Sarah Elizabeth Wright Kaye, who during her early years used the variant spelling Sara, was born on December 9, 1928, in Wetipquin, Maryland, an historical community of free blacks on the Eastern Shore. She was the daughter of Mary Amelia Moore Wright and Willis Charles Wright, Sr., an oysterman and farmer. Wright was one of nine children who survived to adulthood. She graduated from Salisbury Colored High School in 1945, then attended Howard University from 1945-1949, where she was mentored by Sterling A. Brown and Owen Dodson. Due to financial struggles, Wright left Howard University without graduating.

Wright then moved to Philadelphia, where she attended Cheyney Teacher's College from 1950-1951. While there she wrote, worked in various jobs, and was a founding member of the Philadelphia Writers' Workshop. Wright was briefly married to John Wesley Groves and had two children, Michael Frank Wright and Shelley Chotai. The couple divorced in 1955. Wright co-authored a collection of poetry, Give Me A Child, with Lucy E. Smith, which was published in 1955. She then moved to New York City in 1957, where she joined the Harlem Writers' Guild; she remained a member until 1972. Wright was a colleague and friend of other notable members of the Harlem Writers' Guild, including John Oliver Killens and Rosa Guy. In 1960 she married Joseph Kaye, a composer.

In 1969 Wright published This Child's Gonna Live, a critically-acclaimed novel. She spent the next decade working on a sequel, which she never completed. She later published a biography for young adults, A. Philip Randolph: Integration in the Workplace, in 1990.

Wright was also an activist who was involved in various social movements, including the Civil Rights Movement and anti-war protests. Wright was a supporter of the Student Nonviolent Coordinating Committee (SNCC), and she collected poems for a poetry anthology to raise funds for SNCC, which was never published. In 1960 she traveled to Cuba at the invitation of the Casa de las Americas to celebrate the second anniversary of the Cuban Revolution. She was also an active member of several professional and cultural organizations, including the Harlem Writers' Guild, The Pen and Brush, and Writers for Our Time. Wright died on September 13, 2009, in New York City.

Scope and Content Note

The collection consists of the papers of Sarah E. Wright from 1944-2009, including personal and professional papers, writings, printed material, photographs, and audiovisual material, and it documents Wright's work as a novelist, poet, and activist. Personal and professional papers include personal and editorial correspondence, including correspondence with Walter Lowenfels, John Oliver Killens, Langston Hughes, W.E.B. Du Bois, Owen Dodson, James Baldwin, and Almena Lomax. Personal papers also include notes, appointment books, financial records, and material relating to professional organizations. Writings include typescript drafts of two novels, This Child's Gonna Live and its unpublished sequel, Twelve Gates to the City, Hallelujah! The collection also contains drafts of Give Me a Child, a volume of poetry that Wright coauthored with Lucy E. Smith. Wright also compiled poetry by other writers for an anthology to raise funds for the Student Nonviolent Coordinating Committee (SNCC), which was never published. The collection contains drafts for this volume including poetry by Langston Hughes, Walter Lowenfels, Lucy E. Smith, and other notable writers; most of these poems have a thematic focus on race relations and the Civil Rights Movement. Other writings by Wright include children's books; short stories and drama; and essays, reviews, and speeches. In addition, the collection contains some poetry by others and writings about Wright.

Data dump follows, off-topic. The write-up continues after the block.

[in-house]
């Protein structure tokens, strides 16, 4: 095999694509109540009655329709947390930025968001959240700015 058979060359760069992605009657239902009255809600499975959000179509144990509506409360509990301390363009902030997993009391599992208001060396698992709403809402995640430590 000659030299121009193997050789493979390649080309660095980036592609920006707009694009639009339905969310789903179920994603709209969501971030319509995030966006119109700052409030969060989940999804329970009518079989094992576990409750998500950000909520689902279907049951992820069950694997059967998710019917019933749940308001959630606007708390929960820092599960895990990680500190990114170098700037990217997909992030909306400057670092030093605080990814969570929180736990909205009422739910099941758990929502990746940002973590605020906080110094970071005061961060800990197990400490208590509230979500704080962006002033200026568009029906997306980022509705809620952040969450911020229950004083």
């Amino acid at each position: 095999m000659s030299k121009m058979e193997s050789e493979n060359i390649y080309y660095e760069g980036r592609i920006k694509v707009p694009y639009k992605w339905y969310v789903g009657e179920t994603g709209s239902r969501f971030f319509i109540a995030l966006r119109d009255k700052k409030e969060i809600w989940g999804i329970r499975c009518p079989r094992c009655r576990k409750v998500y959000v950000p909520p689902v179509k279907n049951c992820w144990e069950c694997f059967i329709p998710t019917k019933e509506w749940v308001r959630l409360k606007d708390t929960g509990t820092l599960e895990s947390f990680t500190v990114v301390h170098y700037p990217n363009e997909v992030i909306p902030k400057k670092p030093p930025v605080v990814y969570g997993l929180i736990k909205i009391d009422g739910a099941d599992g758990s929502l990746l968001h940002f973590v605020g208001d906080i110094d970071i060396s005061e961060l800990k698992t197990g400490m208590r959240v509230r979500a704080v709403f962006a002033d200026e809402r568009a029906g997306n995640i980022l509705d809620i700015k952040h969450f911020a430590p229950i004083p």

The bulk of printed material consists of published writings by Wright and material relating to speaking engagements, readings, and events featuring Wright. Photographs consist of images of Wright, as well as photographs of family, friends, and events, including snapshots taken by Wright during her 1960 trip to Cuba. Audiovisual material primarily consists of sound and video recordings of Wright, including interviews, readings, and events.

Arrangement Note

Organized into five series: (1) Personal and professional papers, (2) Writings, (3) Printed material, (4) Photographs, and (5) Audiovisual material.


Selected Search Terms

Personal Names

Corporate Names

Topical Terms

Form/Genre Terms


Description of Series